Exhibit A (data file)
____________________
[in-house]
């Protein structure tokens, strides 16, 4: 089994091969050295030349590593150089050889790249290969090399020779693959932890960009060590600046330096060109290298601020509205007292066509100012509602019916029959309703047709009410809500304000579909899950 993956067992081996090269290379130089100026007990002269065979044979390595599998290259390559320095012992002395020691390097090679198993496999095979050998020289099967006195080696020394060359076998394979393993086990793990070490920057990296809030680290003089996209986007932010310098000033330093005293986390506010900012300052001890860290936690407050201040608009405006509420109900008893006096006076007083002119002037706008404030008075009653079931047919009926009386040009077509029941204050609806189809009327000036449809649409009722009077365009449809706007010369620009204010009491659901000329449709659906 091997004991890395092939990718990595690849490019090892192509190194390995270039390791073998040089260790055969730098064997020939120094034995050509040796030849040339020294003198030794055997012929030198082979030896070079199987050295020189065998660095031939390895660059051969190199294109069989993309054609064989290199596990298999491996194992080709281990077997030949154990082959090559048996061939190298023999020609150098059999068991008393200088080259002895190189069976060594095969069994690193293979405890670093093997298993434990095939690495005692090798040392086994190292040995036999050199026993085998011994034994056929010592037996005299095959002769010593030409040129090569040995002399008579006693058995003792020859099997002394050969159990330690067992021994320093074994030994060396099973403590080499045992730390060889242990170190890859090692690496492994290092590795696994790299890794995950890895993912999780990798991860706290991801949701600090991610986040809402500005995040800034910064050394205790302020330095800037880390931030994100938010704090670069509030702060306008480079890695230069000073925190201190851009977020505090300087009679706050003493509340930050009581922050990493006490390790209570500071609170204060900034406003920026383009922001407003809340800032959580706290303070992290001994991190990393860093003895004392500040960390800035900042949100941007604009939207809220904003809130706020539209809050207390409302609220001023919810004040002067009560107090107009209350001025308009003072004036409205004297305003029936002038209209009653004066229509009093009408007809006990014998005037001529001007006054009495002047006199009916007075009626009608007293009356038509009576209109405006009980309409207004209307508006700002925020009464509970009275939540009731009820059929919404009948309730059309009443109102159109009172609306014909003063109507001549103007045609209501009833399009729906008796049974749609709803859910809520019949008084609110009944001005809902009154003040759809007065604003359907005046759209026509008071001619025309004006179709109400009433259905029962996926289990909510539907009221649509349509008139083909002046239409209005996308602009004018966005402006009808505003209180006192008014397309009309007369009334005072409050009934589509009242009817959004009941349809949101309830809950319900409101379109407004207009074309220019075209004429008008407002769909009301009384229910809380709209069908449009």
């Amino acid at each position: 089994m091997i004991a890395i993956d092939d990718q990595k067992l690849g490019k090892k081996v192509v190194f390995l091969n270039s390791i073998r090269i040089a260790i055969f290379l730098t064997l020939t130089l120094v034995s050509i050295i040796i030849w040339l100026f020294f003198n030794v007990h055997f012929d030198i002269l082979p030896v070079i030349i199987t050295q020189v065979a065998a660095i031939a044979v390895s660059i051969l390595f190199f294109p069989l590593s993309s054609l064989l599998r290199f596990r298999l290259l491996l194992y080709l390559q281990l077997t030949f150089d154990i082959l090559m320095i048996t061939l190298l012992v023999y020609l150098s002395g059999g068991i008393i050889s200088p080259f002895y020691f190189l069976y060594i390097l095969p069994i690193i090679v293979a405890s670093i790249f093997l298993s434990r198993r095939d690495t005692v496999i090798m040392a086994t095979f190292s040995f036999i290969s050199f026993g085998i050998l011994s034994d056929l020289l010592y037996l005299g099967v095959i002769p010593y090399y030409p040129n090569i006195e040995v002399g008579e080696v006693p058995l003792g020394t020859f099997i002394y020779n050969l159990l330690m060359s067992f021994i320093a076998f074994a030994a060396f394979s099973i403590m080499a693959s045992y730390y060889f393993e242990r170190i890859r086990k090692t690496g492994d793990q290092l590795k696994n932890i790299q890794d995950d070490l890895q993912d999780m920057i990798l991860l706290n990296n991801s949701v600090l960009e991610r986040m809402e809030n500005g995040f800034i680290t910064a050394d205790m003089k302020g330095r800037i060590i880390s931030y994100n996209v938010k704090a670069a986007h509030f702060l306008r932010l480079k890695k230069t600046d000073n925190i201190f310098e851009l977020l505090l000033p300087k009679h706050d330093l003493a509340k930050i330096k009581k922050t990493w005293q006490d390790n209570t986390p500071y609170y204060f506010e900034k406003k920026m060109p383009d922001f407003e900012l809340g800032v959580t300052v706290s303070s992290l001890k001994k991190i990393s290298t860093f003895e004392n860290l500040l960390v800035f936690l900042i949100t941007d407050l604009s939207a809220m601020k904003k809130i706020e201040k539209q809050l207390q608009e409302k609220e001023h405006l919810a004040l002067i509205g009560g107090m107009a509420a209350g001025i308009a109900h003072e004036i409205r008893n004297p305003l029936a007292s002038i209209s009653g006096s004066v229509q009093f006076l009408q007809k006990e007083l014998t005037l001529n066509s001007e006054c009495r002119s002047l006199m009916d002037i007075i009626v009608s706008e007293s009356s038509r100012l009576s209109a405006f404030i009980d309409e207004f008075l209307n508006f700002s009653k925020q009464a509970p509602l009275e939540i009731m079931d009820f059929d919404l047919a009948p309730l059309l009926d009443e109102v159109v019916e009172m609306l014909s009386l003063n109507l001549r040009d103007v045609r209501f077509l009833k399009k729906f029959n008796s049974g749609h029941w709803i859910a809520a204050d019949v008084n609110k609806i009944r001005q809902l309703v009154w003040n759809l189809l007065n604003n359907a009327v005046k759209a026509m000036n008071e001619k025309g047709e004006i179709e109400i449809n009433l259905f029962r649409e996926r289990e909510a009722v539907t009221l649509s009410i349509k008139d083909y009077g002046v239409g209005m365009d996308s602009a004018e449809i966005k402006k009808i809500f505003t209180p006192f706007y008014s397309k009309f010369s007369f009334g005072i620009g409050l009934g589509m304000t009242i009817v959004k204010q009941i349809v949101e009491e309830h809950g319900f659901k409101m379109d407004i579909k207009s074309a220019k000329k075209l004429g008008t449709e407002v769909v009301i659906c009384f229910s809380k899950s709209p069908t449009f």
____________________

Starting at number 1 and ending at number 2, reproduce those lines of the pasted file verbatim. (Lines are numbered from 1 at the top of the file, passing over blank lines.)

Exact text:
[in-house]
């Protein structure tokens, strides 16, 4: 089994091969050295030349590593150089050889790249290969090399020779693959932890960009060590600046330096060109290298601020509205007292066509100012509602019916029959309703047709009410809500304000579909899950 993956067992081996090269290379130089100026007990002269065979044979390595599998290259390559320095012992002395020691390097090679198993496999095979050998020289099967006195080696020394060359076998394979393993086990793990070490920057990296809030680290003089996209986007932010310098000033330093005293986390506010900012300052001890860290936690407050201040608009405006509420109900008893006096006076007083002119002037706008404030008075009653079931047919009926009386040009077509029941204050609806189809009327000036449809649409009722009077365009449809706007010369620009204010009491659901000329449709659906 091997004991890395092939990718990595690849490019090892192509190194390995270039390791073998040089260790055969730098064997020939120094034995050509040796030849040339020294003198030794055997012929030198082979030896070079199987050295020189065998660095031939390895660059051969190199294109069989993309054609064989290199596990298999491996194992080709281990077997030949154990082959090559048996061939190298023999020609150098059999068991008393200088080259002895190189069976060594095969069994690193293979405890670093093997298993434990095939690495005692090798040392086994190292040995036999050199026993085998011994034994056929010592037996005299095959002769010593030409040129090569040995002399008579006693058995003792020859099997002394050969159990330690067992021994320093074994030994060396099973403590080499045992730390060889242990170190890859090692690496492994290092590795696994790299890794995950890895993912999780990798991860706290991801949701600090991610986040809402500005995040800034910064050394205790302020330095800037880390931030994100938010704090670069509030702060306008480079890695230069000073925190201190851009977020505090300087009679706050003493509340930050009581922050990493006490390790209570500071609170204060900034406003920026383009922001407003809340800032959580706290303070992290001994991190990393860093003895004392500040960390800035900042949100941007604009939207809220904003809130706020539209809050207390409302609220001023919810004040002067009560107090107009209350001025308009003072004036409205004297305003029936002038209209009653004066229509009093009408007809006990014998005037001529001007006054009495002047006199009916007075009626009608007293009356038509009576209109405006009980309409207004209307508006700002925020009464509970009275939540009731009820059929919404009948309730059309009443109102159109009172609306014909003063109507001549103007045609209501009833399009729906008796049974749609709803859910809520019949008084609110009944001005809902009154003040759809007065604003359907005046759209026509008071001619025309004006179709109400009433259905029962996926289990909510539907009221649509349509008139083909002046239409209005996308602009004018966005402006009808505003209180006192008014397309009309007369009334005072409050009934589509009242009817959004009941349809949101309830809950319900409101379109407004207009074309220019075209004429008008407002769909009301009384229910809380709209069908449009």